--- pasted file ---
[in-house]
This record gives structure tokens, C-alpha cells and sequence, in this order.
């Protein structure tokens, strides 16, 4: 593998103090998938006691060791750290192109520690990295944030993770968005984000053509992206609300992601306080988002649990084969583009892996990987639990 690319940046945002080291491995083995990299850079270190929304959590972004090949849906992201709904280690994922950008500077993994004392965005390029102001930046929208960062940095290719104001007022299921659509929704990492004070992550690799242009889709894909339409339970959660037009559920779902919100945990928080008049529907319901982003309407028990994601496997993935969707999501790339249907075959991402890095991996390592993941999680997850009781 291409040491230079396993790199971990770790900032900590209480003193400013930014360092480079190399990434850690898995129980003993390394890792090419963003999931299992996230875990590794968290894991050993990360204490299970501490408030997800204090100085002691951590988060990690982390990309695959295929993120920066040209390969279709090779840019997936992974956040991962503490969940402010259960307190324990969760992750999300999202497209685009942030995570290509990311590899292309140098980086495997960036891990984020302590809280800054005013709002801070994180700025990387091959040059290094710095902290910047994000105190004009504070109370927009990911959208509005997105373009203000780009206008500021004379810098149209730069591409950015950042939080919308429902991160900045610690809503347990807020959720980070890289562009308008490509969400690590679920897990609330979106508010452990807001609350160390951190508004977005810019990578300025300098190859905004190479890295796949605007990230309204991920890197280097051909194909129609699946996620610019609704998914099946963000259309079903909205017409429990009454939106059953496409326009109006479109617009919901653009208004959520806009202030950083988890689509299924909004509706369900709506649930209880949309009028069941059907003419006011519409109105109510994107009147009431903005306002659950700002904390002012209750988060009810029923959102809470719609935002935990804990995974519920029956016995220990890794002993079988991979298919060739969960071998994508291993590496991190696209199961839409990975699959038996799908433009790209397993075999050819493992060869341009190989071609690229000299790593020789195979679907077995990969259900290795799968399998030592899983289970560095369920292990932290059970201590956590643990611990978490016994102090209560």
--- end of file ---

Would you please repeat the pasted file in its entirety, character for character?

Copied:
[in-house]
This record gives structure tokens, C-alpha cells and sequence, in this order.
């Protein structure tokens, strides 16, 4: 593998103090998938006691060791750290192109520690990295944030993770968005984000053509992206609300992601306080988002649990084969583009892996990987639990 690319940046945002080291491995083995990299850079270190929304959590972004090949849906992201709904280690994922950008500077993994004392965005390029102001930046929208960062940095290719104001007022299921659509929704990492004070992550690799242009889709894909339409339970959660037009559920779902919100945990928080008049529907319901982003309407028990994601496997993935969707999501790339249907075959991402890095991996390592993941999680997850009781 291409040491230079396993790199971990770790900032900590209480003193400013930014360092480079190399990434850690898995129980003993390394890792090419963003999931299992996230875990590794968290894991050993990360204490299970501490408030997800204090100085002691951590988060990690982390990309695959295929993120920066040209390969279709090779840019997936992974956040991962503490969940402010259960307190324990969760992750999300999202497209685009942030995570290509990311590899292309140098980086495997960036891990984020302590809280800054005013709002801070994180700025990387091959040059290094710095902290910047994000105190004009504070109370927009990911959208509005997105373009203000780009206008500021004379810098149209730069591409950015950042939080919308429902991160900045610690809503347990807020959720980070890289562009308008490509969400690590679920897990609330979106508010452990807001609350160390951190508004977005810019990578300025300098190859905004190479890295796949605007990230309204991920890197280097051909194909129609699946996620610019609704998914099946963000259309079903909205017409429990009454939106059953496409326009109006479109617009919901653009208004959520806009202030950083988890689509299924909004509706369900709506649930209880949309009028069941059907003419006011519409109105109510994107009147009431903005306002659950700002904390002012209750988060009810029923959102809470719609935002935990804990995974519920029956016995220990890794002993079988991979298919060739969960071998994508291993590496991190696209199961839409990975699959038996799908433009790209397993075999050819493992060869341009190989071609690229000299790593020789195979679907077995990969259900290795799968399998030592899983289970560095369920292990932290059970201590956590643990611990978490016994102090209560």